Of the Devoran War memorial casualties from WW2, one of them Alfred Claude Brenton Sowden was lost on special operations with SOE Force 136  in the closing stages of the war in the Far East.

Sergeant Alfred Claude Brenton Sowden, 841889, Royal Corps of Signals, awarded B.E.M. (Military), for his SOE service in France July 1944, died on 7 September 1945, aged 27.

Rangoon Memorial to the Missing, Burma. Image Source: CWGC

Rangoon Memorial to the Missing, Burma. Image Source: CWGC

He is remembered on the Rangoon Memorial in Burma to those with no known grave. It is possible he died from wounds or tropical disease. The Rangoon Memorial  bears the names of almost 27,000 men of the Commonwealth land forces who died during the campaigns in Burma (now Myanmar) and who have no known grave.

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Son of the farm manager at Killiganoon Farm, Alfred Sowden died on 7 September 1945, a few weeks after the war ended on VJ Day.

Plaque in St Eval church his birth parish mentioning A C B Sowden

Plaque in St Eval church Alfred’s birth parish, mentioning ‘A C B Sowden’ (image source: St Issey Folk genealogy website) Alfred’s uncle Samuel Sowden is also listed, a casualty of WW1. 

There is more about his family and St. Eval / St. Issey connections: http://www.st-issey-folk.co.uk/opc/getperson.php?personID=I19545&tree=St_Issey_Folk

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KIlliganoon Farm (rightmove.co.uk website 2015)

The ‘Kohima prayer’ adopted by the Burma Star association http://www.burmastar.org.uk/epitaph.htm is a fitting end to this blog post:

“When You Go Home, Tell Them Of Us And Say,

For Their Tomorrow, We Gave Our Today”

Alfred  also appears on our WW2 section of the Devoran War Memorial life stories.

https://devoranwarmemorial.wordpress.com/2013/08/06/devoran-second-world-war-casualties-s-to-z/ 

World War 2 section, Devoran War Memorial Photo: Mark Norris

World War 2 section, Devoran War Memorial
Photo: Mark Norris

Alfred Sowden , Remembered with thanks 70 years after their death 7 September 1945  in their home village of Devoran,

Remembering VJ Day 70 years on …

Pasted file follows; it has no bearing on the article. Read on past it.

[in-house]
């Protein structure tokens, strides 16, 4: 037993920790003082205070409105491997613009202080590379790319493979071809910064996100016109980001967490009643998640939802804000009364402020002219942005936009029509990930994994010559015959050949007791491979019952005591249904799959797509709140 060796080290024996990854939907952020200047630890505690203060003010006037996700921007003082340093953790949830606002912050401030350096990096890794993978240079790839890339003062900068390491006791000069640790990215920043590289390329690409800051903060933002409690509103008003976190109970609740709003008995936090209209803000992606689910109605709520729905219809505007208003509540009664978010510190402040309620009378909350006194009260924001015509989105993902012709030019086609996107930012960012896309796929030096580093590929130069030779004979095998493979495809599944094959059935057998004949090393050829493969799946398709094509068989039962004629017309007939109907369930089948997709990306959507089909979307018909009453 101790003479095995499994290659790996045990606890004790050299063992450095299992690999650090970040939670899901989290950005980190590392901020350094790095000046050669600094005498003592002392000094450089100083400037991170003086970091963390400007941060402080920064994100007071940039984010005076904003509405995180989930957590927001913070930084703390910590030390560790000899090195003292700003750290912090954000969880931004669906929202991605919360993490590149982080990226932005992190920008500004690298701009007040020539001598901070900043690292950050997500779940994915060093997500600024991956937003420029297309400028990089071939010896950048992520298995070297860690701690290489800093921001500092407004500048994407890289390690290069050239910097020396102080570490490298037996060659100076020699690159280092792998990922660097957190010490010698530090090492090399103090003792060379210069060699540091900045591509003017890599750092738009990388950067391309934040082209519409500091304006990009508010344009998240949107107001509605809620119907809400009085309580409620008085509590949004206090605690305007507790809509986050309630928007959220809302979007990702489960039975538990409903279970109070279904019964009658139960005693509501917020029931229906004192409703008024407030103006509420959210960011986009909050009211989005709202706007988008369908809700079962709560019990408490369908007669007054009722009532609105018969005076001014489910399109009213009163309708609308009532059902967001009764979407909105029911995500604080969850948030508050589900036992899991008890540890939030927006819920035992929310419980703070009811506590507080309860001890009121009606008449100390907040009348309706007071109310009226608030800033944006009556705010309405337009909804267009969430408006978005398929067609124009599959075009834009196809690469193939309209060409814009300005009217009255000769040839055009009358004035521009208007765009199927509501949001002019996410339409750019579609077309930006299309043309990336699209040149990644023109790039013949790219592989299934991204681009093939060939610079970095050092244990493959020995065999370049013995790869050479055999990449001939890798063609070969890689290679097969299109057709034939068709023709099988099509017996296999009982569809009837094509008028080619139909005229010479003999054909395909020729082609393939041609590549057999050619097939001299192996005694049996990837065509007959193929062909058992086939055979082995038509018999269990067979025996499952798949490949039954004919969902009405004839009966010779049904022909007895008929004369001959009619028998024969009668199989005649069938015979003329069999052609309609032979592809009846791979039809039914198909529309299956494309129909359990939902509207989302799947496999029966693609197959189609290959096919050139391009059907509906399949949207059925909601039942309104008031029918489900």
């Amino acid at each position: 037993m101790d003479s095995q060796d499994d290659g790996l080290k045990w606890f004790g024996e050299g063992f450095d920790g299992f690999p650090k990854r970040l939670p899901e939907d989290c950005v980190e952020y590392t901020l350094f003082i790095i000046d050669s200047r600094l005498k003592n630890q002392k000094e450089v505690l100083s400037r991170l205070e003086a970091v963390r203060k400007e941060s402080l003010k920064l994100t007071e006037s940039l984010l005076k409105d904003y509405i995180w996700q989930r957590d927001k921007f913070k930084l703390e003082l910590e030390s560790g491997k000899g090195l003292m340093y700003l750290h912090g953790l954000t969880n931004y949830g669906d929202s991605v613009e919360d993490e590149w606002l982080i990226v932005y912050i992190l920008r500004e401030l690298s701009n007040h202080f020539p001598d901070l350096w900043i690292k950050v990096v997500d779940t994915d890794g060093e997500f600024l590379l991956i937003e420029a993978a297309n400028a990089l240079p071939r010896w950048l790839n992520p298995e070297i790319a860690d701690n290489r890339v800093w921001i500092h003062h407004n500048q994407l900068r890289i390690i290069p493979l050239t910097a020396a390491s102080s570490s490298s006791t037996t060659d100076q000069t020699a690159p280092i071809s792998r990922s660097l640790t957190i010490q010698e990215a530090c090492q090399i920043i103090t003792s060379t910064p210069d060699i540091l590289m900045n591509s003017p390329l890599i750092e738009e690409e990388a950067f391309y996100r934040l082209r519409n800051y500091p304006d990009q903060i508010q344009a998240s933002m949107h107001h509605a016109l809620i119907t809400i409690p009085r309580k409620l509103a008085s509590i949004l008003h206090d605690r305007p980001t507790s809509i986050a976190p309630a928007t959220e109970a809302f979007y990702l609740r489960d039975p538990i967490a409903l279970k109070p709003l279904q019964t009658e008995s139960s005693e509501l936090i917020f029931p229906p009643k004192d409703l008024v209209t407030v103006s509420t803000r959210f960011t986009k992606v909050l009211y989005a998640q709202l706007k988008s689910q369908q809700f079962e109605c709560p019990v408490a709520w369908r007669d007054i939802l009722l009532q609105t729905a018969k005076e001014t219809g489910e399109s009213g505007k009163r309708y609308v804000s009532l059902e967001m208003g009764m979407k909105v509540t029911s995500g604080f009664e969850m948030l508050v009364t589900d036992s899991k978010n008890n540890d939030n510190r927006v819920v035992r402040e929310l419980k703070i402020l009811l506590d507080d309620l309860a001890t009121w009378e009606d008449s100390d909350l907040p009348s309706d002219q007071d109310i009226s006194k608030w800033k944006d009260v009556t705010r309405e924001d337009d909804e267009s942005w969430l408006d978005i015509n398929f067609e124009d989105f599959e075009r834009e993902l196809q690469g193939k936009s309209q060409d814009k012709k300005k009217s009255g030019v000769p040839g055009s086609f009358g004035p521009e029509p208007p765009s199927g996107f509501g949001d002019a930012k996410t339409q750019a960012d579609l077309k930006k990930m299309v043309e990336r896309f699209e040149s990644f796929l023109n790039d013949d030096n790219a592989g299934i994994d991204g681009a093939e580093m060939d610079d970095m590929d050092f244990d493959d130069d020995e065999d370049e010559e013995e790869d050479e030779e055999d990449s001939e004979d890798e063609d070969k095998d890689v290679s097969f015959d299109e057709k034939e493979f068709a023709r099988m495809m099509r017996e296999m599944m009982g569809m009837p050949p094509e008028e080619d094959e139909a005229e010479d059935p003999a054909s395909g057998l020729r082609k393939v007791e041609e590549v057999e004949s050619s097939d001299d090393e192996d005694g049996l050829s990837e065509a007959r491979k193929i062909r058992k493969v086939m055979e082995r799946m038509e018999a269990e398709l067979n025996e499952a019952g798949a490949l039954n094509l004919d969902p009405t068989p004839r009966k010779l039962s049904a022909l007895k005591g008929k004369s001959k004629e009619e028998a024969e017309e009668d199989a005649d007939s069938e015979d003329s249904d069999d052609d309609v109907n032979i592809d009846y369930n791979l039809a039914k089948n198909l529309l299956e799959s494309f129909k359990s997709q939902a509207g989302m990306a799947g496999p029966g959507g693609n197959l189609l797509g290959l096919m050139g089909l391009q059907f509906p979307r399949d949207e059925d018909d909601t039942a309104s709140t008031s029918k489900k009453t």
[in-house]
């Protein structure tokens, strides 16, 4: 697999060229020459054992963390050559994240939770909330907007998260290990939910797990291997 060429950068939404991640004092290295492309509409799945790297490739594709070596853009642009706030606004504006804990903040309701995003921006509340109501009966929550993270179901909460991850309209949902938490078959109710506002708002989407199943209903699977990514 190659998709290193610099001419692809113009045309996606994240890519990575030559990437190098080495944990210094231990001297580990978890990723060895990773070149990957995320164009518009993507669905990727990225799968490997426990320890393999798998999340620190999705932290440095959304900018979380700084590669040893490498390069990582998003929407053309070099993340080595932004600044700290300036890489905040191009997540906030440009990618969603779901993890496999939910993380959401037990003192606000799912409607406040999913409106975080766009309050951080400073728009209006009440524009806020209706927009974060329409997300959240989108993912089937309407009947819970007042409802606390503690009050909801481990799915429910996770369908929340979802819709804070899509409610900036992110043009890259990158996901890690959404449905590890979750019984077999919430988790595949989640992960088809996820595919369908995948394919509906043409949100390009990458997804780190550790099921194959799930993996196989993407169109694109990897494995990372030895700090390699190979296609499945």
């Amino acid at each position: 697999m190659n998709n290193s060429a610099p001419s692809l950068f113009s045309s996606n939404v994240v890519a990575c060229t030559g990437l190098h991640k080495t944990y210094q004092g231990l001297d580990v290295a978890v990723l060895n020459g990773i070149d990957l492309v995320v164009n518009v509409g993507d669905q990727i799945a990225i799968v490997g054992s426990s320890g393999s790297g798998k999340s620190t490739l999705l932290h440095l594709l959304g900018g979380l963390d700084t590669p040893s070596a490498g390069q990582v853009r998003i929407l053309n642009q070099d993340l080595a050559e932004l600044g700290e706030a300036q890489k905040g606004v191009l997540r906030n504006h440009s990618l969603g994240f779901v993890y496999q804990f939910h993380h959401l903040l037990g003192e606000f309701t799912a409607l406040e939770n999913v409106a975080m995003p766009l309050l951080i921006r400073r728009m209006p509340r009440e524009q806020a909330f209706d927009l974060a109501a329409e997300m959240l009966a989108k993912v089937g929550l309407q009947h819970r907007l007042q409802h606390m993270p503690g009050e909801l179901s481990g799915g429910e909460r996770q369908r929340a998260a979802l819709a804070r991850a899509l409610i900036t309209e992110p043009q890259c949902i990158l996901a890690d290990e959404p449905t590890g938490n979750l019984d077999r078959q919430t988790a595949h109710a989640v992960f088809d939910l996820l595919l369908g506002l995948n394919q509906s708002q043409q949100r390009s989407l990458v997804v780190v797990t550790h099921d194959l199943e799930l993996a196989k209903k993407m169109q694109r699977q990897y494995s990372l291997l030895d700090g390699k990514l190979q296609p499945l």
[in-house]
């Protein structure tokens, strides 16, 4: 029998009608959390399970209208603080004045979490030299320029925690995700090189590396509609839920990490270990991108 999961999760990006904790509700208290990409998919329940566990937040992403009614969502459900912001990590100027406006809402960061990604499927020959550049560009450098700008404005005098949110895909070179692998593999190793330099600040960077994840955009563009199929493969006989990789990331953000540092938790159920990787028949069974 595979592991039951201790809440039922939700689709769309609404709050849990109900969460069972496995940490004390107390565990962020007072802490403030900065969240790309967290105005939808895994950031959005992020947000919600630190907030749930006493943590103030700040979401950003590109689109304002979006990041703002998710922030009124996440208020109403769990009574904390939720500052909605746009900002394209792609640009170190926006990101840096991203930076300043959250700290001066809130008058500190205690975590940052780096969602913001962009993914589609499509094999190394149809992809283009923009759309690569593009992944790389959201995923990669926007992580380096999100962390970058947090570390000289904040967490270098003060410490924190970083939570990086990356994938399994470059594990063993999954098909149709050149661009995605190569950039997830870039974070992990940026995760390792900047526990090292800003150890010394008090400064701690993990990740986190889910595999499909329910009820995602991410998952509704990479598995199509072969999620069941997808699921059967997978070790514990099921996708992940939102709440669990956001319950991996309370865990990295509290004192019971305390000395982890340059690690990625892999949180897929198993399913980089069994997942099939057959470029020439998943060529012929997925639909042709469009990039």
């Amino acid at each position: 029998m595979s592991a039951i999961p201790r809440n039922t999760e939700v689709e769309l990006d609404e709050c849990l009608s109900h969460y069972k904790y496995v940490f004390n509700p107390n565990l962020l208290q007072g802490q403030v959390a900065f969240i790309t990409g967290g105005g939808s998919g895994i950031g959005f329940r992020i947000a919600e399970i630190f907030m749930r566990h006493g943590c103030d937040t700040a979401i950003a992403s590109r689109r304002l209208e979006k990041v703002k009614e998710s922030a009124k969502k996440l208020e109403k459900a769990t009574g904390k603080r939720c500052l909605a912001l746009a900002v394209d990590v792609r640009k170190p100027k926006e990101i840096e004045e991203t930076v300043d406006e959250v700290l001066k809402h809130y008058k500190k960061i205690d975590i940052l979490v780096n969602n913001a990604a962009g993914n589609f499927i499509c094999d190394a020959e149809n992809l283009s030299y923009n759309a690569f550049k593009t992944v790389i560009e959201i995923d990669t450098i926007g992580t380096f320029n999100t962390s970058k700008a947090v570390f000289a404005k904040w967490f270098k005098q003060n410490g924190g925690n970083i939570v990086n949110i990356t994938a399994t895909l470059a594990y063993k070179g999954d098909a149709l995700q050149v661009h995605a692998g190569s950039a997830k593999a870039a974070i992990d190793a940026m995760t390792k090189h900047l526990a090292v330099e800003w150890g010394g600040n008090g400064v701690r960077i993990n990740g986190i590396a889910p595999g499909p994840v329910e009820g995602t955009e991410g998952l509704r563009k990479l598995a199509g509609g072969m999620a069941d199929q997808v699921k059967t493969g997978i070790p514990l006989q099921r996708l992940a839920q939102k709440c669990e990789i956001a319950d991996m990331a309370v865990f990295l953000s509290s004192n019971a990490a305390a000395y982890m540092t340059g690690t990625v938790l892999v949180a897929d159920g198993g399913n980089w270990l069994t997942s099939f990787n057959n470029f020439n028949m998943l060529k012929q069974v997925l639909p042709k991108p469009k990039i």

Remembering VJ Day 70 years on 15 August 2015 ..

World War 2 section, Devoran War Memorial Photo: Mark Norris

World War 2 section, Devoran War Memorial
Photo: Mark Norris

Of the Devoran War memorial casualties from WW2, one of them Alfred Claude Brenton Sowden was lost on special operations with SOE Force 136  in the closing stages of the war in the Far East. Sergeant Alfred Claude Brenton Sowden, 841889, Royal Corps of Signals, awarded B.E.M. (Military), for his SOE service in France July 1944, died on 7 September 1945, aged 27. He is remembered on the Rangoon Memorial in Burma to those with no known grave. It is possible he died from wounds or tropical disease. An interesting section on a Canadian Veteran’s Affairs website (see http://www.vac-acc.gc.ca/general/sub.cfm?source=history/secondwar/courage/asia) mentions what Force 136 SOE men like Alfred  Sowden did in August 1945:

The surrender of the Japanese after the bombing of Hiroshima and Nagasaki in August 1945, changed the role of undercover agents in the Asian countries. Their role shifted to one of accepting the surrender of Japanese units and keeping public order until civil government could be restored. Force 136 also played a key role in assisting prisoners of war in these countries.”

Son of the farm manager at Killiganoon Farm, Alfred Sowden died on 7 September 1945, a few weeks after the war ended on VJ Day 70 years ago today. https://devoranwarmemorial.wordpress.com/2013/08/06/devoran-second-world-war-casualties-s-to-z/ Hopefully  when the VJ Day news came through, many people in Devoran could give thanks and celebrate the end of another terrible world war. The Sowden family would receive their sad news several weeks after VJ Day. The ‘Kohima prayer’ adopted by the Burma Star association is a fitting end to this blog post:

“When You Go Home, Tell Them Of Us And Say, For Their Tomorrow, We Gave Our Today” http://www.burmastar.org.uk/epitaph.htm

Alfred Sowden and many others, Remembered with thanks on VJ Day 70 in their home village of Devoran